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People v. Wilson

SUPREME COURT OF THE STATE OF NEW YORK APPELLATE DIVISION SECOND JUDICIAL DEPARTMENT


March 9, 2010

THE PEOPLE, ETC., RESPONDENT,
v.
JOSEPH WILSON, APPELLANT.

Appeal by the defendant from a judgment of the Supreme Court, Kings County (Chun, J.), rendered January 17, 2007, convicting him of murder in the second degree, criminal possession of a weapon in the second degree, and criminal possession of a weapon in the third degree, upon a jury verdict, and imposing sentence.

Published by New York State Law Reporting Bureau pursuant to Judiciary Law § 431.

This opinion is uncorrected and subject to revision before publication in the Official Reports.

WILLIAM F. MASTRO, J.P., THOMAS A. DICKERSON, ARIEL E. BELEN and SHERI S. ROMAN, JJ.

(Ind. No. 9001/05)

DECISION & ORDER

ORDERED that the judgment is affirmed.

Contrary to the People's contention, the defendant preserved for appellate review his argument that the trial court erred in denying his request that he be given a copy of the deceased victim's criminal record or, alternatively, his request that the court review the record in camera to determine its admissibility (see CPL 470.05[2]; People v Luperon, 85 NY2d 71, 78). This argument is, however, without merit.

"A criminal defendant asserting a justification defense is allowed to introduce evidence of the victim's prior acts of violence of which the defendant had knowledge, provided that the acts are reasonably related to the defense raised by the defendant" (People v Douglas, 29 AD3d 47, 51; see People v Lopez, 200 AD2d 767). Here, the defendant failed to demonstrate that he was aware at the time of the shooting, that the decedent previously had been arrested or convicted of violent crimes involving guns (see People v DiGuglielmo, 258 AD2d 591; see also People v Santiago, 211 AD2d 734; People v Patterson, 184 AD2d 916, 919-920). Accordingly, the trial court did not err in denying the defendant's request.

The trial court erred in admitting a photograph of the decedent into evidence since his identity was not at issue (see People v Stevens, 76 NY2d 833, 836; cf. People v Daniels, 35 AD3d 495, 497; see also People v Donohue, 229 AD2d 396, 397-398). However, the error was harmless, as there was overwhelming evidence of the defendant's guilt even if the photograph had not been admitted into evidence, and no significant probability that the error contributed to his convictions (see People v Crimmins, 36 NY2d 230, 241-242; People v Thompson, 34 AD3d 852; cf. People v Heman, 198 AD2d 434, 435).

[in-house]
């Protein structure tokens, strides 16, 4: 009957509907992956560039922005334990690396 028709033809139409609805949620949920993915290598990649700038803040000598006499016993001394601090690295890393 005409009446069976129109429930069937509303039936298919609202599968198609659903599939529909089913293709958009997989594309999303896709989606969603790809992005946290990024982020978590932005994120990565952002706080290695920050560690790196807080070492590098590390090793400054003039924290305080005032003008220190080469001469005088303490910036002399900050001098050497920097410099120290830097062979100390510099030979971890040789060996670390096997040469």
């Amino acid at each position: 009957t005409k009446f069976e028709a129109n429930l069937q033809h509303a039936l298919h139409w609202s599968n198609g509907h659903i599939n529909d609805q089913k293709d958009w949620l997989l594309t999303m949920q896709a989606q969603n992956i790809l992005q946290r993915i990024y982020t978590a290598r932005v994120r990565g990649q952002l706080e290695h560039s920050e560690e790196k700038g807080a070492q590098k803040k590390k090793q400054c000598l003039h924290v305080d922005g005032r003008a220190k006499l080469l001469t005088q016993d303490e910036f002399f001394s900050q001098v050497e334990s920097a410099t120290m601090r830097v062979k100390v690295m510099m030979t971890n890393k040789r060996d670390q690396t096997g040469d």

The defendant's challenges to various summation remarks made by the prosecution are unpreserved for appellate review since defense counsel failed to object to these remarks at the time of trial (see CPL 470.05[2]; People v Clarke, 65 AD3d 1055, 1056). In any event, all but one of the defendant's challenges are without merit, as the challenged remarks either were responsive to defense counsel's summation or constituted fair comment on the evidence (id. at 1056). Although the prosecutor's suggestion that the eyewitnesses did not come forward immediately out of fear of retribution by the defendant was improper, since there was no evidence to support this statement (see People v Ashwal, 39 NY2d 105, 109-110), it did not deprive the defendant of a fair trial (see People v Crimmins, 38 NY2d 407, 412; cf. People v Ellis, 94 AD2d 652, 653).

The defendant failed to establish that he was deprived of the effective assistance of counsel (see People v Benevento, 91 NY2d 708, 712-713; People v Satterfield, 66 NY2d 796, 798-799; cf. People v Clarke, 66 AD3d 694).

MASTRO, J.P., DICKERSON, BELEN and ROMAN, JJ., concur.

20100309

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